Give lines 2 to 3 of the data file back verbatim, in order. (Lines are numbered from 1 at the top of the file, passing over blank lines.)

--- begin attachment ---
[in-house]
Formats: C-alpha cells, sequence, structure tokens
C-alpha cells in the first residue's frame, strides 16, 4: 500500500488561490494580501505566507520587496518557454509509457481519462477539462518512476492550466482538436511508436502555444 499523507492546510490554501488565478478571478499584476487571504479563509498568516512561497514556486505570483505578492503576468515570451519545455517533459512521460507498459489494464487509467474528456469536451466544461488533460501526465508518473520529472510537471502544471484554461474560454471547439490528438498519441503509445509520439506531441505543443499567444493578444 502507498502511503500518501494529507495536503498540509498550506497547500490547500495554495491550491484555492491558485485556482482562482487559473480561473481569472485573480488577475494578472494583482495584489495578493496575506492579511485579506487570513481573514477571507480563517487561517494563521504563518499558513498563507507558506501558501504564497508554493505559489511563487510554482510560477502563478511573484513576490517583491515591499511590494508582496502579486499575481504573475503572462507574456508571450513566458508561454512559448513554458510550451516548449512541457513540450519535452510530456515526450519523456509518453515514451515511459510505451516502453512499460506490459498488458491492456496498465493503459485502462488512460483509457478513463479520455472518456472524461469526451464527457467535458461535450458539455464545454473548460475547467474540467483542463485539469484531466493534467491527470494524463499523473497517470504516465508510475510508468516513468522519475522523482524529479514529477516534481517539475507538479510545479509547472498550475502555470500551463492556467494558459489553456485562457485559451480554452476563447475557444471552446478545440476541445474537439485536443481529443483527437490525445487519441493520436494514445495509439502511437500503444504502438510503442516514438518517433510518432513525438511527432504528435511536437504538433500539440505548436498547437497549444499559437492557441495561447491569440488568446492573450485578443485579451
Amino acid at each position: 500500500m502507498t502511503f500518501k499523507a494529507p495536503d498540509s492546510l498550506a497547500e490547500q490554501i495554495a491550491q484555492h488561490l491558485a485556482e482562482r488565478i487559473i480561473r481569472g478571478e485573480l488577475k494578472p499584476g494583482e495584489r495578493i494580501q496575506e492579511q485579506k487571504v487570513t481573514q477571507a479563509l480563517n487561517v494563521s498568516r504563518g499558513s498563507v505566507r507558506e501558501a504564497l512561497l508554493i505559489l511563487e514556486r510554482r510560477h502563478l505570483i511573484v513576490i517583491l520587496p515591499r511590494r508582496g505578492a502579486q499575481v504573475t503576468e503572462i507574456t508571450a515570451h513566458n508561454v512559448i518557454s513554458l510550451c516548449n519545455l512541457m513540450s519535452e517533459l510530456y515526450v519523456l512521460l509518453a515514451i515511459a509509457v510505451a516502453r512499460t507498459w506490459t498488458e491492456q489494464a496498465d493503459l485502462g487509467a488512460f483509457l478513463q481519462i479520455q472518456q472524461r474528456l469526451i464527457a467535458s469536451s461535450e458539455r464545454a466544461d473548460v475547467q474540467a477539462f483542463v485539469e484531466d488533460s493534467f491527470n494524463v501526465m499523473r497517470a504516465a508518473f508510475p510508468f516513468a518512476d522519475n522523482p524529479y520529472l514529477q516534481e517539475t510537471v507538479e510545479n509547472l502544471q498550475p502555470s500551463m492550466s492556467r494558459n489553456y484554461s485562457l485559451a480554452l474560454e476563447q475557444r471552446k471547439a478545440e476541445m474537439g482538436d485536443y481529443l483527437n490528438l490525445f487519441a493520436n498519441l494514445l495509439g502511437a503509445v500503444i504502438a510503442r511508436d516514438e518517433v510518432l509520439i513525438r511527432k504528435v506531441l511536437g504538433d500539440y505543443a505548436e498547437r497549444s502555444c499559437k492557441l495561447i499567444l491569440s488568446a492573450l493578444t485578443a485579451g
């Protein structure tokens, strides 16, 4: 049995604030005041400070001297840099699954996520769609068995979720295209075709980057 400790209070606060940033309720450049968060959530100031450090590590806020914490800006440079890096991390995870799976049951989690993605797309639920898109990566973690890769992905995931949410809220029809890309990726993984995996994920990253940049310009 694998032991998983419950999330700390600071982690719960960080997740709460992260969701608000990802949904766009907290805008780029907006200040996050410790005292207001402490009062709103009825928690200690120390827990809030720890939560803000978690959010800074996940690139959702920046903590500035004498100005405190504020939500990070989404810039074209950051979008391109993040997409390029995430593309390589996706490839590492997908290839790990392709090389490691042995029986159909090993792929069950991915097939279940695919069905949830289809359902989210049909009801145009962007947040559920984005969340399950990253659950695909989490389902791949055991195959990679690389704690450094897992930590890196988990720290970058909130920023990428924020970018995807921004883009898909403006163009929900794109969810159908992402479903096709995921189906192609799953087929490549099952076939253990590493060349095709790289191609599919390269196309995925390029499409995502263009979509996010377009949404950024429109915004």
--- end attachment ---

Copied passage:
Formats: C-alpha cells, sequence, structure tokens
C-alpha cells in the first residue's frame, strides 16, 4: 500500500488561490494580501505566507520587496518557454509509457481519462477539462518512476492550466482538436511508436502555444 499523507492546510490554501488565478478571478499584476487571504479563509498568516512561497514556486505570483505578492503576468515570451519545455517533459512521460507498459489494464487509467474528456469536451466544461488533460501526465508518473520529472510537471502544471484554461474560454471547439490528438498519441503509445509520439506531441505543443499567444493578444 502507498502511503500518501494529507495536503498540509498550506497547500490547500495554495491550491484555492491558485485556482482562482487559473480561473481569472485573480488577475494578472494583482495584489495578493496575506492579511485579506487570513481573514477571507480563517487561517494563521504563518499558513498563507507558506501558501504564497508554493505559489511563487510554482510560477502563478511573484513576490517583491515591499511590494508582496502579486499575481504573475503572462507574456508571450513566458508561454512559448513554458510550451516548449512541457513540450519535452510530456515526450519523456509518453515514451515511459510505451516502453512499460506490459498488458491492456496498465493503459485502462488512460483509457478513463479520455472518456472524461469526451464527457467535458461535450458539455464545454473548460475547467474540467483542463485539469484531466493534467491527470494524463499523473497517470504516465508510475510508468516513468522519475522523482524529479514529477516534481517539475507538479510545479509547472498550475502555470500551463492556467494558459489553456485562457485559451480554452476563447475557444471552446478545440476541445474537439485536443481529443483527437490525445487519441493520436494514445495509439502511437500503444504502438510503442516514438518517433510518432513525438511527432504528435511536437504538433500539440505548436498547437497549444499559437492557441495561447491569440488568446492573450485578443485579451